Not sure they can get away with it much longer
There is something perfectly 21st-Century American about what happened to Texas last week (briefly: widespread power outages because proprietors of Texas’ stand-alone Come-And-Take-It power grid didn’t winterize, and users hit with four- and five-figure bills because the public utilities commission removed price caps so the public rather than the power companies would absorb the spike in costs).
It was not a good look for conservatives because conservatives worship the free market and want to subject all government functions from town management to Social Security to its authority. The blackout and subsequent gouging (which the power authority generously suggested the gougees could pay off over 10 years) made it clear that Texas’ privatized energy scheme was not designed to provide benefits to citizens, but rather to extract wealth from them.
I doubt very many people really believe, deep down, that the privatization of any government function — schools, parks, civil administration, power, etc. — will do anything except enrich investors. The few who do believe it, however, include a disproportionate number of editorial writers; and their propaganda has over the years convinced many citizens, whose judgment has been impaired from years of government-is-the-problem lectures from Reaganoid con men, that it might be okay to let some functions be privately run. Like prisons, for example — after all, those people deserve whatever happened to them, and it’s not like it affects us personally, and the prison company that’s charging prisoners absurd fees to read books or talk to loved ones would certainly Pass The Savings On To The Consumer. (Spoiler: They don’t, unless the Consumer happens to own a private prison company.)
But this requires some deft management on the part of the privatizers. They can’t get too greedy and they can’t get too obvious. The rubes have to at least think there’s a potential benefit, even if they don’t see it in their tax bills and user fees.
Republicans have shown some discipline in this regard. They waited a long time to shoot their shot on Social Security “reform,” for example. (When they did it still failed because that was so obvious a con that even a Republican wouldn’t go for it.) But as long as the grifters could keep their extant grifts relatively quiet, they could all count of getting away with it.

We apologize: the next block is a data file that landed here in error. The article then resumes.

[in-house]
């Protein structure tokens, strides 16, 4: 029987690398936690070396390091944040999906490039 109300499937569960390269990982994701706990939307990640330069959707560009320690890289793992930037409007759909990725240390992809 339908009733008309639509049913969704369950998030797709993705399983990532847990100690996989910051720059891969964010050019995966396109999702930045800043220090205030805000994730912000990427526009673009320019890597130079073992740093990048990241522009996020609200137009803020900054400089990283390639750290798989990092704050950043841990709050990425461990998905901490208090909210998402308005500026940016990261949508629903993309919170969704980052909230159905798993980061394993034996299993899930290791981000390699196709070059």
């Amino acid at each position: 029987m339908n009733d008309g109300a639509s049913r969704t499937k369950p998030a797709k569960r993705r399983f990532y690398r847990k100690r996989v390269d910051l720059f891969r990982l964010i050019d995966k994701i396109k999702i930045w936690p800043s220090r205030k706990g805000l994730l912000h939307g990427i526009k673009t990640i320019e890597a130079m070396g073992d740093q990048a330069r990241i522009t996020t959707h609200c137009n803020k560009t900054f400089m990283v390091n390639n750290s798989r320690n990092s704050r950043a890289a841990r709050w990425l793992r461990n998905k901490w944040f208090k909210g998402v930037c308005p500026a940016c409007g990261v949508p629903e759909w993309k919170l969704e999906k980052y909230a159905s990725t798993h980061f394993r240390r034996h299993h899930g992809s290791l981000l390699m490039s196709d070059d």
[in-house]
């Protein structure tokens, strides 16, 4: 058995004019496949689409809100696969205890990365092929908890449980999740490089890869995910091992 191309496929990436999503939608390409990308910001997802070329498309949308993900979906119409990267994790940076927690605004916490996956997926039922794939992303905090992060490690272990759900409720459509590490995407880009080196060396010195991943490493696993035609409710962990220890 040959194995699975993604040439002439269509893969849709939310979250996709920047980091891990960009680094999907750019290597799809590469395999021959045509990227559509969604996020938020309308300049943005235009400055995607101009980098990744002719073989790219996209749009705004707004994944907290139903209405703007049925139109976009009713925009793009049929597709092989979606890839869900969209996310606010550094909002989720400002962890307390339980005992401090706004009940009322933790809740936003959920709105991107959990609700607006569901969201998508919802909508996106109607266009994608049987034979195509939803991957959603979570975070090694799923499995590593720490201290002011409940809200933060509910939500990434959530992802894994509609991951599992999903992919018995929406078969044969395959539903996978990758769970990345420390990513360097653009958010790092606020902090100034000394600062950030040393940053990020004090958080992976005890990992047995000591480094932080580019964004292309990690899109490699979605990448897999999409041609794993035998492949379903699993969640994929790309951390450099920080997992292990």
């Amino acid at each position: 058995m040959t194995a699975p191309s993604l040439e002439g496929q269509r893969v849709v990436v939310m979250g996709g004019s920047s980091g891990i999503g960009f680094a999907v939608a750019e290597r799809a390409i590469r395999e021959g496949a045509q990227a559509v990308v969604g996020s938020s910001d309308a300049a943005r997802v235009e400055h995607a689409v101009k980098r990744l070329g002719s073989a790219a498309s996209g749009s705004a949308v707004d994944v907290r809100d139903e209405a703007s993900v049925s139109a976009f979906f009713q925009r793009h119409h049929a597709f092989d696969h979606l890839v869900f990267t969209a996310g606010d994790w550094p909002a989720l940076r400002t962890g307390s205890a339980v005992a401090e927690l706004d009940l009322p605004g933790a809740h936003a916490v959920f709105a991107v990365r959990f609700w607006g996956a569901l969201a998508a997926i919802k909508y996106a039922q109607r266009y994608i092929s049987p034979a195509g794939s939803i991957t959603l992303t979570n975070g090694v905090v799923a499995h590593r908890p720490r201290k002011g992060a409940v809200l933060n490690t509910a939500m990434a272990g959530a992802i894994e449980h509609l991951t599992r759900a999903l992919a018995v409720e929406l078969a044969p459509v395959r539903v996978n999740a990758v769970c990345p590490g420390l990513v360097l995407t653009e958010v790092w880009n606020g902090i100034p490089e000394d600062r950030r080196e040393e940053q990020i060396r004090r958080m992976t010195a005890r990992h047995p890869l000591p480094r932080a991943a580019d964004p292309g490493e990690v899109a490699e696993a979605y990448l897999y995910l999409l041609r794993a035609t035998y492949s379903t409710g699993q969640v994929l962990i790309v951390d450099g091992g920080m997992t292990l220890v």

The Texas power failure was not quiet, though. Conservatives at first tried to play it off with straight-up rightwing culture war bullshit, with Governor Greg Abbott blaming it on the non-existent “Green New Deal” and former Governor and U.S. Secretary of Energy Rick Perry claiming Texans would rather freeze in the dark than connect their power grid to other states’ socialistic electrical systems.
When that blew up, Abbott and the rest of them turned to stern face-pulling and a promise not to let the power company soak Texans anymore and to study the problem. The clear hope is that the spring thaw will make it all seem less crucial, and they can get away with some deck chair rearrangement .
But this soft shoe routine requires a measure of decorum all around. True, some businessmen would get a little overexcited — like the CEO of Jerry Jones’ fracking company who celebrated the Texas freeze-out as a “jackpot” — but the connection between them and the politicians had some plausible deniability. So long as the politicos could brass it out, the thing might not blow up.
This is where the Ted Cruz Cancun adventure came in. As I said at alicublog, it didn't help that no one really likes Ted Cruz. But his serial dragging in social media and in the news for running to sunny Mexico and leaving his constituents to freeze shows why these things must be managed with delicacy: Once you have a high-profile Republican basically acting like George Constanza pushing children out of his way to escape an apartment fire, the public stops shrugging at the privatization scam and starts laughing at it.
And that’s when their scam entered the danger zone. Texas Democrats like Castro and O’Rourke decided to step up and demand the state’s grid be connected to that of other states — something Abbott and the Republicans cannot do. New York’s Alexandria Ocasio-Cortez went further, raising $5 million to help freezing Texans. This was the reaction of Allen West, Texas Republican Party Chair:
Texans can be prickly, but they don't usually respond to assistance with insults and I think very few of them would associate themselves with West’s remark, especially when AOC was putting money in their pockets while West was blowing smoke up their ass.
Meanwhile other prominent Republicans occasionally come waddling out to embarrass themselves some more (like Larry Kudlow, who blamed the blackout on Joe Biden) but are mostly silent on the subject, preferring to hold forth instead on how Biden stole the election (in which they are assisted by the TV networks, all of which had election conspiracy theorists on their Sunday morning talk shows).
Call me a cockeyed optimist, but I think normal people, of which we still (despite everything) have a preponderance in this country, will look at this and at least begin to think of Republicans the way you and I have been thinking about them for years: As dangerous lunatics who should be kept as far away from the levers of power as possible.